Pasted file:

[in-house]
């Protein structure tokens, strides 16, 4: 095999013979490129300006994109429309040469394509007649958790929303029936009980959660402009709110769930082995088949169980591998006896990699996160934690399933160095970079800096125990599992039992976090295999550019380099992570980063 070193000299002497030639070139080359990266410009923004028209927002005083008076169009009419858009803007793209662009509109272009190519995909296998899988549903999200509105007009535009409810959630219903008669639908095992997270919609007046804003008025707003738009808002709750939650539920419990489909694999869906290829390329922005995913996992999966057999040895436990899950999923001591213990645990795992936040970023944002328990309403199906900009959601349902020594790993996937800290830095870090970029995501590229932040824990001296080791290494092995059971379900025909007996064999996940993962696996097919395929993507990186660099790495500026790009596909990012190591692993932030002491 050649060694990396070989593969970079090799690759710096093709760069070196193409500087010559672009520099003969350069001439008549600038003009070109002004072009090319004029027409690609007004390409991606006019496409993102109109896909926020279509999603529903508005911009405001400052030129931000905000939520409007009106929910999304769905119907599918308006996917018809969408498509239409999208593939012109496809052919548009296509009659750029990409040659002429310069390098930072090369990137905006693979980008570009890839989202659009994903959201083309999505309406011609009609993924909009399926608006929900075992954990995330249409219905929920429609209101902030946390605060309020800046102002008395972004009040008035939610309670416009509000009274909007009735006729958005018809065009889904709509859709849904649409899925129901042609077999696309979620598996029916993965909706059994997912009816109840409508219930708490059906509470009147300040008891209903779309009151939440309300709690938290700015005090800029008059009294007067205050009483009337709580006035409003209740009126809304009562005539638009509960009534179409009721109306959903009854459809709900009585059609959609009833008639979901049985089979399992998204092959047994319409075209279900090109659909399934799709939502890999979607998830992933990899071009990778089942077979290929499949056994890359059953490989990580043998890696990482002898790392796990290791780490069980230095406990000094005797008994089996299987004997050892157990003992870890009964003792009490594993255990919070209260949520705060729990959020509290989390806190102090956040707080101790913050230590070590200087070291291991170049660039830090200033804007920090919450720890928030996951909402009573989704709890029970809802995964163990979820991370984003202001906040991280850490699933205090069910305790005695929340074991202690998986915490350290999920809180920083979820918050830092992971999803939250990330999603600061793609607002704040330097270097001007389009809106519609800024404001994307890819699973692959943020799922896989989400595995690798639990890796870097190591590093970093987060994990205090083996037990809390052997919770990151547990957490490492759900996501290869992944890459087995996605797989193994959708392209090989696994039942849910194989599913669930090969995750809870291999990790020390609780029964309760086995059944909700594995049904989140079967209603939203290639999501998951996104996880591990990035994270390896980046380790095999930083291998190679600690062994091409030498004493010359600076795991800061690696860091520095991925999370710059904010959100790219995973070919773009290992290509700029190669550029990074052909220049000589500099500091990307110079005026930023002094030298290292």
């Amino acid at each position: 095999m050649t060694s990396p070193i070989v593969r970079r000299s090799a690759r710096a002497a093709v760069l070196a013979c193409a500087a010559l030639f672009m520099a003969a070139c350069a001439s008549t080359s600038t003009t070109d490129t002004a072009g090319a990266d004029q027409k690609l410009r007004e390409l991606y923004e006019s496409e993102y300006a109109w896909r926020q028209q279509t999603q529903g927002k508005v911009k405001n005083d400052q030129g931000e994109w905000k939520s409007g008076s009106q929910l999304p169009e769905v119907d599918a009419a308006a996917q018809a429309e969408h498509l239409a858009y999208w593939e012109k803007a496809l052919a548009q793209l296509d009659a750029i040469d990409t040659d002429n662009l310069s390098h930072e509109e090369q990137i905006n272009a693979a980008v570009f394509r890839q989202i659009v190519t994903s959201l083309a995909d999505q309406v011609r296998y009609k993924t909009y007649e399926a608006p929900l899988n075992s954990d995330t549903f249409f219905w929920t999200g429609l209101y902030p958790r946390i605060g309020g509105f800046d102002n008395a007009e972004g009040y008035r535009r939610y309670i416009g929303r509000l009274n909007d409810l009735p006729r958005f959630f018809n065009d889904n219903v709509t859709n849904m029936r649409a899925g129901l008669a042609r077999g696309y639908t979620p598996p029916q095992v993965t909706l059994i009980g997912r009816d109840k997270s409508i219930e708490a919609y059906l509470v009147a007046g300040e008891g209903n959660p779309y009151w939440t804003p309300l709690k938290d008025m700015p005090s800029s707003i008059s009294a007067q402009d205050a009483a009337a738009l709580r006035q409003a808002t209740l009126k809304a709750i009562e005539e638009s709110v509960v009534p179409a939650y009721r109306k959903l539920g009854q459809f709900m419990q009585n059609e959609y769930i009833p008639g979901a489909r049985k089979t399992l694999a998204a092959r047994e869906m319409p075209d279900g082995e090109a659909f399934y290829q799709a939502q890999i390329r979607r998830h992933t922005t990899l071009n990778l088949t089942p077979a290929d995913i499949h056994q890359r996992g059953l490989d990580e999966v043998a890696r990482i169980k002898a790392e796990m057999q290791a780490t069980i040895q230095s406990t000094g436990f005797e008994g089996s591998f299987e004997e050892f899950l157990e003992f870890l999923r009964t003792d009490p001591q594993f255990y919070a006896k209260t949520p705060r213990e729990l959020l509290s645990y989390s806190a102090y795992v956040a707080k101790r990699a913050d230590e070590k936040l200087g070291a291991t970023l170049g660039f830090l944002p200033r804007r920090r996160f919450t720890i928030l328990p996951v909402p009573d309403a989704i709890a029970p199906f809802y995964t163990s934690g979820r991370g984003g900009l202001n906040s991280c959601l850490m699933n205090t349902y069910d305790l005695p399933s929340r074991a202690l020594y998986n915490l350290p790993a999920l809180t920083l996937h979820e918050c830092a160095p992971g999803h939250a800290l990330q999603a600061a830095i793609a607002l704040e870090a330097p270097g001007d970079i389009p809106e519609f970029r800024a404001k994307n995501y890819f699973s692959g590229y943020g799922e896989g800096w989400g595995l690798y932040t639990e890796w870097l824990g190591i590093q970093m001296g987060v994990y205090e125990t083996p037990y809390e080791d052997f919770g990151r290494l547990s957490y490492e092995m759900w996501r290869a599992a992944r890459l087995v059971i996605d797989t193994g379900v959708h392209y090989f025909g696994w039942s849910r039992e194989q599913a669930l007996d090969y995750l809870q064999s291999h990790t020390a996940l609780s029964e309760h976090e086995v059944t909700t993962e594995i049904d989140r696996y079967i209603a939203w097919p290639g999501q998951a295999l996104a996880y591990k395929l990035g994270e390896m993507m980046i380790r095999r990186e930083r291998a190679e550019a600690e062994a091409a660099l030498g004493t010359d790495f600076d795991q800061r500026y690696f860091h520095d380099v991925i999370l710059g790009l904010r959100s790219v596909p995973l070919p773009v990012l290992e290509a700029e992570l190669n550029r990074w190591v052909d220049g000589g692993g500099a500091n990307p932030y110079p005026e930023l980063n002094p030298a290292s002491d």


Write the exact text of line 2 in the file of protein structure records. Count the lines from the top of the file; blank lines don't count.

């Protein structure tokens, strides 16, 4: 095999013979490129300006994109429309040469394509007649958790929303029936009980959660402009709110769930082995088949169980591998006896990699996160934690399933160095970079800096125990599992039992976090295999550019380099992570980063 070193000299002497030639070139080359990266410009923004028209927002005083008076169009009419858009803007793209662009509109272009190519995909296998899988549903999200509105007009535009409810959630219903008669639908095992997270919609007046804003008025707003738009808002709750939650539920419990489909694999869906290829390329922005995913996992999966057999040895436990899950999923001591213990645990795992936040970023944002328990309403199906900009959601349902020594790993996937800290830095870090970029995501590229932040824990001296080791290494092995059971379900025909007996064999996940993962696996097919395929993507990186660099790495500026790009596909990012190591692993932030002491 050649060694990396070989593969970079090799690759710096093709760069070196193409500087010559672009520099003969350069001439008549600038003009070109002004072009090319004029027409690609007004390409991606006019496409993102109109896909926020279509999603529903508005911009405001400052030129931000905000939520409007009106929910999304769905119907599918308006996917018809969408498509239409999208593939012109496809052919548009296509009659750029990409040659002429310069390098930072090369990137905006693979980008570009890839989202659009994903959201083309999505309406011609009609993924909009399926608006929900075992954990995330249409219905929920429609209101902030946390605060309020800046102002008395972004009040008035939610309670416009509000009274909007009735006729958005018809065009889904709509859709849904649409899925129901042609077999696309979620598996029916993965909706059994997912009816109840409508219930708490059906509470009147300040008891209903779309009151939440309300709690938290700015005090800029008059009294007067205050009483009337709580006035409003209740009126809304009562005539638009509960009534179409009721109306959903009854459809709900009585059609959609009833008639979901049985089979399992998204092959047994319409075209279900090109659909399934799709939502890999979607998830992933990899071009990778089942077979290929499949056994890359059953490989990580043998890696990482002898790392796990290791780490069980230095406990000094005797008994089996299987004997050892157990003992870890009964003792009490594993255990919070209260949520705060729990959020509290989390806190102090956040707080101790913050230590070590200087070291291991170049660039830090200033804007920090919450720890928030996951909402009573989704709890029970809802995964163990979820991370984003202001906040991280850490699933205090069910305790005695929340074991202690998986915490350290999920809180920083979820918050830092992971999803939250990330999603600061793609607002704040330097270097001007389009809106519609800024404001994307890819699973692959943020799922896989989400595995690798639990890796870097190591590093970093987060994990205090083996037990809390052997919770990151547990957490490492759900996501290869992944890459087995996605797989193994959708392209090989696994039942849910194989599913669930090969995750809870291999990790020390609780029964309760086995059944909700594995049904989140079967209603939203290639999501998951996104996880591990990035994270390896980046380790095999930083291998190679600690062994091409030498004493010359600076795991800061690696860091520095991925999370710059904010959100790219995973070919773009290992290509700029190669550029990074052909220049000589500099500091990307110079005026930023002094030298290292």